Also commonly known as peppers, sweet peppers and chilis, the capsicum has been around for thousands of years. They originated in the Americas, and have only been grown widely in New Zealand for the last 30 to 40 years. Technically a fruit, because they contain seeds, capsicums are widely thought of as vegetables. They come in a variety of colors: red, green, yellow, orange, as well as purple and white.
Capsicums, or peppers, have a satisfyingly juicy and crunchy texture, with a subtle sweet and spicy flavor. The taste also varies among the different colors of fruit. Green capsicums are the least ripened, and have a stronger flavor, with a hint of bitterness. Red capsicums are simply green peppers that have been left on the vine longer to ripen. They tend to be a bit sweeter and milder, as well as the orange and yellow varieties. The white membrane and seeds found inside the fruit should not be eaten, but cut out and discarded.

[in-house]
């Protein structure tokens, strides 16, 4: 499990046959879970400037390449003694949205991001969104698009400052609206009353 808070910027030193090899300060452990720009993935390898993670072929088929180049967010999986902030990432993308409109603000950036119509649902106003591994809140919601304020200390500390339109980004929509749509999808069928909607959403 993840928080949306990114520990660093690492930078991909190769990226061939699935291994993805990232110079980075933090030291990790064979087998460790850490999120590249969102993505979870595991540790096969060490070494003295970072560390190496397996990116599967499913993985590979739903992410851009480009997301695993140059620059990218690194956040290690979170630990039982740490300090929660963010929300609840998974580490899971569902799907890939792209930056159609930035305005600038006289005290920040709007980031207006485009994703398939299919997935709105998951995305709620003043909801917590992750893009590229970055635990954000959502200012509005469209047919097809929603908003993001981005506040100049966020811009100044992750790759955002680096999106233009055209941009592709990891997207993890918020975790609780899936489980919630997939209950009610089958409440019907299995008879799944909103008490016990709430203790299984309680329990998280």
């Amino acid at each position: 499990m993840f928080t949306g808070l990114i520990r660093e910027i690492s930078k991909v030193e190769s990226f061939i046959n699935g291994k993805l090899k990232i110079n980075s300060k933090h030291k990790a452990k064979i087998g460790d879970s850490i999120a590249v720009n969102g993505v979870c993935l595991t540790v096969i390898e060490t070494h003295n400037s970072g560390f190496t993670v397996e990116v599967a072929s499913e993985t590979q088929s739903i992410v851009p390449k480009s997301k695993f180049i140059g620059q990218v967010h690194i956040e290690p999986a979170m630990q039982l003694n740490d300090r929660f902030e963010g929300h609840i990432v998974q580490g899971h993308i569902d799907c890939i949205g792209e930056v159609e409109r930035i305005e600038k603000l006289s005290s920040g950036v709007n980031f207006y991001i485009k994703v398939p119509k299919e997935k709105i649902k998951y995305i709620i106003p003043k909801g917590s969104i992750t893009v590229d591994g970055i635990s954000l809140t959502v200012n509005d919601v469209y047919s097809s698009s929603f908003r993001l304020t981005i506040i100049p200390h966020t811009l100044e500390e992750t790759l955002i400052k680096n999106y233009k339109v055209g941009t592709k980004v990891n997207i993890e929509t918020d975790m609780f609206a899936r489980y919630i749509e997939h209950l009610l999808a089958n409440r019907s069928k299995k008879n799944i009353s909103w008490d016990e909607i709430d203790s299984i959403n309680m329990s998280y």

Like other deeply colored fruits and vegetables, capsicums are packed with many healthful nutrients. In fact, they contain up to three times the amount of vitamin C as any citrus fruit. They are also high in other antioxidants such as beta-carotene and vitamin E, and have almost all of the B vitamins. Eating fresh capsicums have also been shown to help aid the digestive system and combat indigestion, or even stomach ulcers, colic, dyspepsia and diarrhea.
How to Eat
Fresh capsicums can be sliced or diced and added to salads or served with a dip. Because of their vibrant hue, they can add some nice color to any dish. They can be added to stir-fry dishes, or cut into chunks and included in a kabob and grilled. With the tops removed, their bell shape makes them perfect for stuffing with rice and/or meat and baking. They can also be roasted to bring out the flavor and color, and added to pasta salads, pizzas or made into dips.
Capsicums do best stored in the refrigerator in the vegetable drawer, placed in a plastic bag. They will stay fresh for a week this way. It is even possible to freeze capsicums. Wash and dry them and freeze them whole. When needed, use them directly from the freezer, rather than defrosting them first.